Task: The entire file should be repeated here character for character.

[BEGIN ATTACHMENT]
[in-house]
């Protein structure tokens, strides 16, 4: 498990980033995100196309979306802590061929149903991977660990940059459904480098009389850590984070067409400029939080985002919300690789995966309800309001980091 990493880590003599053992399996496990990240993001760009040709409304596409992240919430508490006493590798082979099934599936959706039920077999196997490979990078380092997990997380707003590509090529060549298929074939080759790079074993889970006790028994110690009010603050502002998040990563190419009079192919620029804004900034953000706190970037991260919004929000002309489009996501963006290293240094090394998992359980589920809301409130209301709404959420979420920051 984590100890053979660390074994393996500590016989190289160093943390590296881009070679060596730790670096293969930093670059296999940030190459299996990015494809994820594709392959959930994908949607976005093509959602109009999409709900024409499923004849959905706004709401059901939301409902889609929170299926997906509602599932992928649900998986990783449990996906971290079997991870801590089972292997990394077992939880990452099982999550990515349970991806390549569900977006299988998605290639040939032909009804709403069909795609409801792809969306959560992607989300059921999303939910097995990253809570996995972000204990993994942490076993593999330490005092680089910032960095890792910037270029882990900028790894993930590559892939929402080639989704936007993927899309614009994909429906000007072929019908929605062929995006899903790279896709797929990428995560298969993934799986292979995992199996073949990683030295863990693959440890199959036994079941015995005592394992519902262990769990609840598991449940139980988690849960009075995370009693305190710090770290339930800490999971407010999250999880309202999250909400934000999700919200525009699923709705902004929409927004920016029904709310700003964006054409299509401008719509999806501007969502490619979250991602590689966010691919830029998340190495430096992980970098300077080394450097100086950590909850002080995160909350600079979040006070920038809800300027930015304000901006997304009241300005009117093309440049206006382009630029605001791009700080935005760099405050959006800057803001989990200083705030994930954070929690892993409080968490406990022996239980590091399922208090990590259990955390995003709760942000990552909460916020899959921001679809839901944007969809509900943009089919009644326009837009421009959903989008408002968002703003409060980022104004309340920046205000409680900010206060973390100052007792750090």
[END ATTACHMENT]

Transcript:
[in-house]
């Protein structure tokens, strides 16, 4: 498990980033995100196309979306802590061929149903991977660990940059459904480098009389850590984070067409400029939080985002919300690789995966309800309001980091 990493880590003599053992399996496990990240993001760009040709409304596409992240919430508490006493590798082979099934599936959706039920077999196997490979990078380092997990997380707003590509090529060549298929074939080759790079074993889970006790028994110690009010603050502002998040990563190419009079192919620029804004900034953000706190970037991260919004929000002309489009996501963006290293240094090394998992359980589920809301409130209301709404959420979420920051 984590100890053979660390074994393996500590016989190289160093943390590296881009070679060596730790670096293969930093670059296999940030190459299996990015494809994820594709392959959930994908949607976005093509959602109009999409709900024409499923004849959905706004709401059901939301409902889609929170299926997906509602599932992928649900998986990783449990996906971290079997991870801590089972292997990394077992939880990452099982999550990515349970991806390549569900977006299988998605290639040939032909009804709403069909795609409801792809969306959560992607989300059921999303939910097995990253809570996995972000204990993994942490076993593999330490005092680089910032960095890792910037270029882990900028790894993930590559892939929402080639989704936007993927899309614009994909429906000007072929019908929605062929995006899903790279896709797929990428995560298969993934799986292979995992199996073949990683030295863990693959440890199959036994079941015995005592394992519902262990769990609840598991449940139980988690849960009075995370009693305190710090770290339930800490999971407010999250999880309202999250909400934000999700919200525009699923709705902004929409927004920016029904709310700003964006054409299509401008719509999806501007969502490619979250991602590689966010691919830029998340190495430096992980970098300077080394450097100086950590909850002080995160909350600079979040006070920038809800300027930015304000901006997304009241300005009117093309440049206006382009630029605001791009700080935005760099405050959006800057803001989990200083705030994930954070929690892993409080968490406990022996239980590091399922208090990590259990955390995003709760942000990552909460916020899959921001679809839901944007969809509900943009089919009644326009837009421009959903989008408002968002703003409060980022104004309340920046205000409680900010206060973390100052007792750090």